“The power we can get through pipelines eclipses the power we can get through transmission lines,” Lackner said. “We can move gigawatts through a single pipe. “

But how can the energy generated by wind farms and solar farms be transformed into liquid fuel? The answer could be carbon capture technology from the air.

Lackner is director of the Center for Negative Carbon Emissions, which researches technology to capture carbon dioxide from the atmosphere both to combat the adverse effects of climate change and to help advance sustainable energy infrastructure.

At the heart of their work is the development of a “mechanical shaft” system that recovers CO2 from the air. While still in the prototype stage, the application of the new technology includes the concentration of carbon dioxide for commercial purposes in the gasification of beverages, the filling of fire extinguishers and the manufacture of dry ice.

“We can also combine this CO2 with hydrogen produced by electrolysis of water using renewable energies such as solar. And with this combination, we can create gasoline, diesel or jet fuel, ”Lackner said. “The necessary technology already exists, but it needs to become cheaper through a little more innovation and on a larger scale. My prediction is that this will happen within the next five years.

Fuel literally created from air could provide the storage medium needed to address the problem of intermittency preventing further adoption of wind and solar power generation technology. It could also mitigate the extraction and processing of fossil fuels for transportation. If carbon from the atmosphere can fuel our planes, trains and automobiles, it may not be necessary to drill into the earth for more oil.

This innovation seems to be a crucial opportunity to stop the accumulation of greenhouse gases causing climate change; and carbon capture is explicitly listed as a new technology priority in infrastructure ahead of Congress.

But Lackner and his colleagues at the Fulton Schools point out that avoiding greater ecological adversity requires more than recycling atmospheric carbon. Additional volumes should be avoided altogether, which probably means electrifying transport.

Gorilla in the room

According to the United States Environmental Protection Agency, a quarter of all greenhouse gas emissions in America come from the production of electricity. But transport is an even bigger part of the problem: 29%.

To reduce these gases, the bipartisan congressional bill also spends nearly $ 6 billion to replace aging buses in the transit system with zero-emission vehicles. In addition, $ 7.5 billion is allocated to start up a nationwide network of vehicle charging stations to accelerate the adoption of electric cars.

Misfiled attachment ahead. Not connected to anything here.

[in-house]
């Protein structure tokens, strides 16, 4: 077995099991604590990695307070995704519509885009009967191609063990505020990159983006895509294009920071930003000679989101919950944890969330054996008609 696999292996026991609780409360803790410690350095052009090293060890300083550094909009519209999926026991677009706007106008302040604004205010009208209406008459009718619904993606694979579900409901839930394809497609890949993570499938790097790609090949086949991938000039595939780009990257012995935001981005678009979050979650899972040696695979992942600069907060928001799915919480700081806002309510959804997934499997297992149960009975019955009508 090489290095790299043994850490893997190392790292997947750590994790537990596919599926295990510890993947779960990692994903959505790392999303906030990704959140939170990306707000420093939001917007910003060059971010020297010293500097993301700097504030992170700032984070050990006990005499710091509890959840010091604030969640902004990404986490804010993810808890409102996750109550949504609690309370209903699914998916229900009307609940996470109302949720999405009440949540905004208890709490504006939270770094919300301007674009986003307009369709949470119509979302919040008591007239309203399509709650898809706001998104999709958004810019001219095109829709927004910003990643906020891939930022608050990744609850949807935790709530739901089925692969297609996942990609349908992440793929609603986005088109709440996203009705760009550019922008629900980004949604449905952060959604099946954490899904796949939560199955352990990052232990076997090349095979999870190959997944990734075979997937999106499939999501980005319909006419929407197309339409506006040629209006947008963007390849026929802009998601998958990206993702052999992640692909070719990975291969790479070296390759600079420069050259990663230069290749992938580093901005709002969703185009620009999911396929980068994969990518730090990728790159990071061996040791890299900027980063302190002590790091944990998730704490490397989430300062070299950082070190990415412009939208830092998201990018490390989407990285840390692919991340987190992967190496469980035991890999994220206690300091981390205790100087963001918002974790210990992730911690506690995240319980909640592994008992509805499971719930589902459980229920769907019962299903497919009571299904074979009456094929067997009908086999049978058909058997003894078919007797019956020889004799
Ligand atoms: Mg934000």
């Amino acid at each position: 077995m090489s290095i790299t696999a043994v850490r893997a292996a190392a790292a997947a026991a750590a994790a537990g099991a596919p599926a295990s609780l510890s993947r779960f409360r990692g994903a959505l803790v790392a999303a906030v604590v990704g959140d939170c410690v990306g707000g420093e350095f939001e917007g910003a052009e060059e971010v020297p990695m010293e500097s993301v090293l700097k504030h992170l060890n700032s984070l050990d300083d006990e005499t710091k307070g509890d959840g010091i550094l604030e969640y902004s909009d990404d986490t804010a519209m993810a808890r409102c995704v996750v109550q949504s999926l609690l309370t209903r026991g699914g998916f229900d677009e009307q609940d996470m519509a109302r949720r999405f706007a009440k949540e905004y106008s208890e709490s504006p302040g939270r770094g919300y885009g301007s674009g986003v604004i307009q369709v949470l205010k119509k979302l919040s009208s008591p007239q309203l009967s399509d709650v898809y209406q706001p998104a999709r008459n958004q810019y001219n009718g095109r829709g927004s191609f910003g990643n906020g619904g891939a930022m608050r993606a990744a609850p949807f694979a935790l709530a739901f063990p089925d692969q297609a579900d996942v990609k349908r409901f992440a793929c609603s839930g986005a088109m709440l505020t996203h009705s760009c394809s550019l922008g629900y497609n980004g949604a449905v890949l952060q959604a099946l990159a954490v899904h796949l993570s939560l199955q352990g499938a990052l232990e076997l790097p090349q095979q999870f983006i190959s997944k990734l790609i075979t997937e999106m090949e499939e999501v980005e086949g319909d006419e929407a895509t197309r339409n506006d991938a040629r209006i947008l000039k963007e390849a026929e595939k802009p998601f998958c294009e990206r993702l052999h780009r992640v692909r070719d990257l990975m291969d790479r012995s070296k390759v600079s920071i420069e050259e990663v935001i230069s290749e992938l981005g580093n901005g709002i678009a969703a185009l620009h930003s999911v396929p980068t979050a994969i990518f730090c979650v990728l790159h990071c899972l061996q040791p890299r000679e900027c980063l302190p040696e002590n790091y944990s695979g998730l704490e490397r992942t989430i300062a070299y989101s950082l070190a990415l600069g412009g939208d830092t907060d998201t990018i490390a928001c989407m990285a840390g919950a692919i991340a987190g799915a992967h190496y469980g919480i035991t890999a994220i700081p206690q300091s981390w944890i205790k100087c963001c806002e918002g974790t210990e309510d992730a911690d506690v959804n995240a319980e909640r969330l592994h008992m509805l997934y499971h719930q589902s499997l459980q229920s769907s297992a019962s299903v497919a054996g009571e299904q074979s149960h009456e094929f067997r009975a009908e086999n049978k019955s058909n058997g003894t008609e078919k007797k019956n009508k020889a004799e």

“This is a logical step if we are serious about reducing emissions,” said Vijay Vittal, professor of electrical engineering in the faculty of electrical, computer and energy engineering, also one of the Fulton schools. “But if everyone buys an electric car, the additional loads on our distribution network suddenly become very significant. How are we going to support these additions? This question is like an 800 pound gorilla in the room.

Vittal explains that pedestal transformers used in most residential neighborhoods are typically designed to power four or five households. There are millions of these units across the country, but they were designed and deployed at a time when energy demand was lower. So if crowds of people start driving electric vehicles, our current electricity distribution systems will not be able to charge them all after work every day.

Therefore, there is an urgent need to modernize the urban and suburban network to support consumers and commerce; and it parallels the need for additional high-voltage transmission infrastructure to support wind and solar farms in remote corners of America. Both are long overdue investments in the capacity and resilience of a system essential to the functioning of society.

“Fortunately, this is not a technological problem,” said Vittal, former director of the Power Systems Engineering Research Center at the National Science Foundation, a consortium of universities and industries focused on the future of energy infrastructure. electric. “At the local level, our utilities just need to take out those old transformers and put in new ones. Of course, there is a significant cost to working at this scale. But the cost of not doing so can be even higher.